One solution to overcome the problem of inconsistent heating is to use a thermocouple or a temperature probe. The thermocouple is placed on the area to be heated and measures the temperature rise of the area it contacts. A drawback of the thermocouple is that it may obscure at least part of the spot being heated. Consequently, the thermocouple can act as a heat sink and can interfere in the welding process. Further, the thermocouple may only measure temperature of a small portion of the spot being heated. Consequently, the thermocouple detects heat in one portion of the spot and not in other portions of the spot.
When organic tissue materials are heated, a gradient is typically formed with the hottest portion being in the center of the spot and coolest areas being around the spot's edges. Since the thermocouple is typically placed around the edges of the spot (to avoid obscuring the laser radiation), an accurate indication may not be provided of the temperature rise of the hottest portion of the tissue.
Another device procedure for heating with a laser is discussed in U.S. Pat. No. 4,121,087. This patent describes a technique that heats a metal reflective material with laser radiation and then senses the intensity of reflection of the laser radiation from the material. When heating tissue, the reflection characters may be modified with temperature. Therefore, when using this technique for laser welding, measuring the intensity of reflection from the tissue may result in inaccurate results.
Another device for controlling a laser is described in U.S. Pat. No. 4,316,467. This device optically senses hemangioma of skin and then regulates the laser depending on the color of the epidermis. Neither hemangioma nor color is related to tissue temperature and consequently would not be applicable when tissue welding.
A further device for laser surgery is described in U.S. Pat. No. 5,057,099. This device heats skin through an optical fiber and then monitors the heat at a radiation emitting end of the fiber. This heat on the end of the fiber may be unrelated to the final tissue temperature. As the fiber is moved, the tissue temperature changes but the temperature on the end of the fiber remains constant. Accordingly, this device would not be suited for tissue welding applications.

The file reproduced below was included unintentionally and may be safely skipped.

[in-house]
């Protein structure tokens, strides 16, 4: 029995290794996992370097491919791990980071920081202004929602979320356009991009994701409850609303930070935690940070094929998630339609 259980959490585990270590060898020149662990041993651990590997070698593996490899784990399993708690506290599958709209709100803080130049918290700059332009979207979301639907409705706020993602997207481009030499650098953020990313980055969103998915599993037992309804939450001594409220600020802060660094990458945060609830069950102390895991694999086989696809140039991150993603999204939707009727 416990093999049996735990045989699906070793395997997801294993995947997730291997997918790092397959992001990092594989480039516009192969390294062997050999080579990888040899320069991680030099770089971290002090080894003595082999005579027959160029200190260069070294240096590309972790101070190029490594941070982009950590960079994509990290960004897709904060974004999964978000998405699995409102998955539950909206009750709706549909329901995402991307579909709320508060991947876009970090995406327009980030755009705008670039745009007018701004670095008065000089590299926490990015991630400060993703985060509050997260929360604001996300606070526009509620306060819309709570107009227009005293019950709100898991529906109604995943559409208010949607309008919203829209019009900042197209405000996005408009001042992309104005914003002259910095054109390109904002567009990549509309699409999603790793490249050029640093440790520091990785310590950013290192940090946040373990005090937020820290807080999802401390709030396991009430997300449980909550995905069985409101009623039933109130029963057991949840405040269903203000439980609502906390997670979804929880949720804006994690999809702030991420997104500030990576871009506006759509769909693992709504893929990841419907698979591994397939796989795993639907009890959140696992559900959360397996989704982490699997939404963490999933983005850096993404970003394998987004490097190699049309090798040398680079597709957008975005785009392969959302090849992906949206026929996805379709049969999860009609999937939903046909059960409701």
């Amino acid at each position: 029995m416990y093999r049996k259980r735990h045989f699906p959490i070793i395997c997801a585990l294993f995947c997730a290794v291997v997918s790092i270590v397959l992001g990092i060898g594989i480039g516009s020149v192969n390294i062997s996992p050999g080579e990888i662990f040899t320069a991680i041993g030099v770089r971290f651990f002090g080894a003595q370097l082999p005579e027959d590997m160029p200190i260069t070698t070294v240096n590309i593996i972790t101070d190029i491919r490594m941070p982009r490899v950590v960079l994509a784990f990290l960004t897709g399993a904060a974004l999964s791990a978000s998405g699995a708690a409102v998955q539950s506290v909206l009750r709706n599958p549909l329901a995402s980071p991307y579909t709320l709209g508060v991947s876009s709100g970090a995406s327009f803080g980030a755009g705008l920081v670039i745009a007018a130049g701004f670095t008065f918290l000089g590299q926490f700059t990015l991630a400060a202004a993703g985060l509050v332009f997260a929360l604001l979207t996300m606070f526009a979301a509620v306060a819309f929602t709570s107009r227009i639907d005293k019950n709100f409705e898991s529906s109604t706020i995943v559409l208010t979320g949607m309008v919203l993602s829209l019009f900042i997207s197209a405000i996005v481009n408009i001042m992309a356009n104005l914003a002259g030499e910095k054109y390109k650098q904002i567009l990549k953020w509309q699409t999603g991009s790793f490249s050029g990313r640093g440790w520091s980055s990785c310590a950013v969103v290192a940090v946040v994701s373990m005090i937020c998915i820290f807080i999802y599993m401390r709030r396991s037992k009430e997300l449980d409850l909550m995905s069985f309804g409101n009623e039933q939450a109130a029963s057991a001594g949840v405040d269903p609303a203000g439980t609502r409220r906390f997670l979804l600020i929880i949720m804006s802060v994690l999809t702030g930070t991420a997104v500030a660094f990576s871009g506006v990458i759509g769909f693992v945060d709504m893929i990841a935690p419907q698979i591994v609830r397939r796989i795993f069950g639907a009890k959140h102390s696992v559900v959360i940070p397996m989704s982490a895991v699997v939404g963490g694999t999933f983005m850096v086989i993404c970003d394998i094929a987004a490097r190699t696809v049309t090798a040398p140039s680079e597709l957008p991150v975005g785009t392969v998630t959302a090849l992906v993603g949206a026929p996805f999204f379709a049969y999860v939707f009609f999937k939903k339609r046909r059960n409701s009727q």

An object of this invention is to provide an improved method and apparatus for heating control of the temperature of material to be heated.
Another object of the invention is to heat tissue with laser radiation and maintain the tissue's final temperature within a predetermined range to allow the tissue to weld properly.
A further object is to heat tissue and maintain the tissue final temperature within a predetermined range without scorching.
An additional object is to heat tissue with laser radiation and control the intensity of the radiation by sensing black body radiation of the tissue.
Also, an object of the invention is to heat tissue with a radiation source having a first wavelength and to control the tissue's temperature by sensing a second wavelength so that the wavelength of the radiation source does not interfere with sensing the tissue temperature.
It is also an object to control the temperature of tissue when laser welding as the distance between the laser emitter and the tissue varies.